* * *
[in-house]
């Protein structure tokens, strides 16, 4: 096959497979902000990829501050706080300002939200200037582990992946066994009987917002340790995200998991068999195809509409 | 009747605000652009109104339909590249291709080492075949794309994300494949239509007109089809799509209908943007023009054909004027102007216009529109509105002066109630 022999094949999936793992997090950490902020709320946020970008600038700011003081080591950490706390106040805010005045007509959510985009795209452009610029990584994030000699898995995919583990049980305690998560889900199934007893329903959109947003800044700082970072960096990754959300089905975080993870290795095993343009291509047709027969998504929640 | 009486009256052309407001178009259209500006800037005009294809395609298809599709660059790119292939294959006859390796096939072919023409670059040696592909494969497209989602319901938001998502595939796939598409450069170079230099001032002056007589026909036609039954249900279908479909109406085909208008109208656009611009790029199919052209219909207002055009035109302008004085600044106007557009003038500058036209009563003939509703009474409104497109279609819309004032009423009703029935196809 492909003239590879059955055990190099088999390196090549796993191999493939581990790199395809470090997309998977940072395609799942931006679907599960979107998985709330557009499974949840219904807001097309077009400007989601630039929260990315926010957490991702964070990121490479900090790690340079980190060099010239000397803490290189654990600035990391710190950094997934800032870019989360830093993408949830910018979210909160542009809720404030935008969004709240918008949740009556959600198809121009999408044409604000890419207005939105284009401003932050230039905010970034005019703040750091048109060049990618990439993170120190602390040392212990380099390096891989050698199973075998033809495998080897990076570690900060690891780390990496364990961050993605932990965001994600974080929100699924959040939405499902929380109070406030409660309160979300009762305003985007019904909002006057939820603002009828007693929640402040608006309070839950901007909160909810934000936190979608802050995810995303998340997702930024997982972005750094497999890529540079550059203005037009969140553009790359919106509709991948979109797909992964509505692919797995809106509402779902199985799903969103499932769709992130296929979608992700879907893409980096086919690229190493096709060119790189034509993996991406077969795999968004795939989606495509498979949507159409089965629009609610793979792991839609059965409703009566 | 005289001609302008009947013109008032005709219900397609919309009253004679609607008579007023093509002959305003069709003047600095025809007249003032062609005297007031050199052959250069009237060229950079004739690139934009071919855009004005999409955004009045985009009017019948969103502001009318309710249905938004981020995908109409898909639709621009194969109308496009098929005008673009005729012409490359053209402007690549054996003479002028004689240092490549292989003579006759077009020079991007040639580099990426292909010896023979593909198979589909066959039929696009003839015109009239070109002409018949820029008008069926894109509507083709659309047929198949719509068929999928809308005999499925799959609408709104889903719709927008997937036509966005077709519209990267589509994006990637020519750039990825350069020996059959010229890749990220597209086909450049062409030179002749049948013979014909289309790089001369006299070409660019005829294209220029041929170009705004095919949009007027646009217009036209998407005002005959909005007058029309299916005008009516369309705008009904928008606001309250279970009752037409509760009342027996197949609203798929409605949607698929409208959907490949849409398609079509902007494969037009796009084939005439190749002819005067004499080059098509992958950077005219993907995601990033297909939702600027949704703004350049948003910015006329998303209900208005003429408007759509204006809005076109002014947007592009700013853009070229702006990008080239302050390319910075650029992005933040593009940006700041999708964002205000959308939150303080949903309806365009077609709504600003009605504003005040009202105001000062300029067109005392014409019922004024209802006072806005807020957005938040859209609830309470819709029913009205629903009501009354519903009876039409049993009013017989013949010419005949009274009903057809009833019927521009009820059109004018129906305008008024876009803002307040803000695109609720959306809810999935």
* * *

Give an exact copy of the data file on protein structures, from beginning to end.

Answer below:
[in-house]
């Protein structure tokens, strides 16, 4: 096959497979902000990829501050706080300002939200200037582990992946066994009987917002340790995200998991068999195809509409 | 009747605000652009109104339909590249291709080492075949794309994300494949239509007109089809799509209908943007023009054909004027102007216009529109509105002066109630 022999094949999936793992997090950490902020709320946020970008600038700011003081080591950490706390106040805010005045007509959510985009795209452009610029990584994030000699898995995919583990049980305690998560889900199934007893329903959109947003800044700082970072960096990754959300089905975080993870290795095993343009291509047709027969998504929640 | 009486009256052309407001178009259209500006800037005009294809395609298809599709660059790119292939294959006859390796096939072919023409670059040696592909494969497209989602319901938001998502595939796939598409450069170079230099001032002056007589026909036609039954249900279908479909109406085909208008109208656009611009790029199919052209219909207002055009035109302008004085600044106007557009003038500058036209009563003939509703009474409104497109279609819309004032009423009703029935196809 492909003239590879059955055990190099088999390196090549796993191999493939581990790199395809470090997309998977940072395609799942931006679907599960979107998985709330557009499974949840219904807001097309077009400007989601630039929260990315926010957490991702964070990121490479900090790690340079980190060099010239000397803490290189654990600035990391710190950094997934800032870019989360830093993408949830910018979210909160542009809720404030935008969004709240918008949740009556959600198809121009999408044409604000890419207005939105284009401003932050230039905010970034005019703040750091048109060049990618990439993170120190602390040392212990380099390096891989050698199973075998033809495998080897990076570690900060690891780390990496364990961050993605932990965001994600974080929100699924959040939405499902929380109070406030409660309160979300009762305003985007019904909002006057939820603002009828007693929640402040608006309070839950901007909160909810934000936190979608802050995810995303998340997702930024997982972005750094497999890529540079550059203005037009969140553009790359919106509709991948979109797909992964509505692919797995809106509402779902199985799903969103499932769709992130296929979608992700879907893409980096086919690229190493096709060119790189034509993996991406077969795999968004795939989606495509498979949507159409089965629009609610793979792991839609059965409703009566 | 005289001609302008009947013109008032005709219900397609919309009253004679609607008579007023093509002959305003069709003047600095025809007249003032062609005297007031050199052959250069009237060229950079004739690139934009071919855009004005999409955004009045985009009017019948969103502001009318309710249905938004981020995908109409898909639709621009194969109308496009098929005008673009005729012409490359053209402007690549054996003479002028004689240092490549292989003579006759077009020079991007040639580099990426292909010896023979593909198979589909066959039929696009003839015109009239070109002409018949820029008008069926894109509507083709659309047929198949719509068929999928809308005999499925799959609408709104889903719709927008997937036509966005077709519209990267589509994006990637020519750039990825350069020996059959010229890749990220597209086909450049062409030179002749049948013979014909289309790089001369006299070409660019005829294209220029041929170009705004095919949009007027646009217009036209998407005002005959909005007058029309299916005008009516369309705008009904928008606001309250279970009752037409509760009342027996197949609203798929409605949607698929409208959907490949849409398609079509902007494969037009796009084939005439190749002819005067004499080059098509992958950077005219993907995601990033297909939702600027949704703004350049948003910015006329998303209900208005003429408007759509204006809005076109002014947007592009700013853009070229702006990008080239302050390319910075650029992005933040593009940006700041999708964002205000959308939150303080949903309806365009077609709504600003009605504003005040009202105001000062300029067109005392014409019922004024209802006072806005807020957005938040859209609830309470819709029913009205629903009501009354519903009876039409049993009013017989013949010419005949009274009903057809009833019927521009009820059109004018129906305008008024876009803002307040803000695109609720959306809810999935």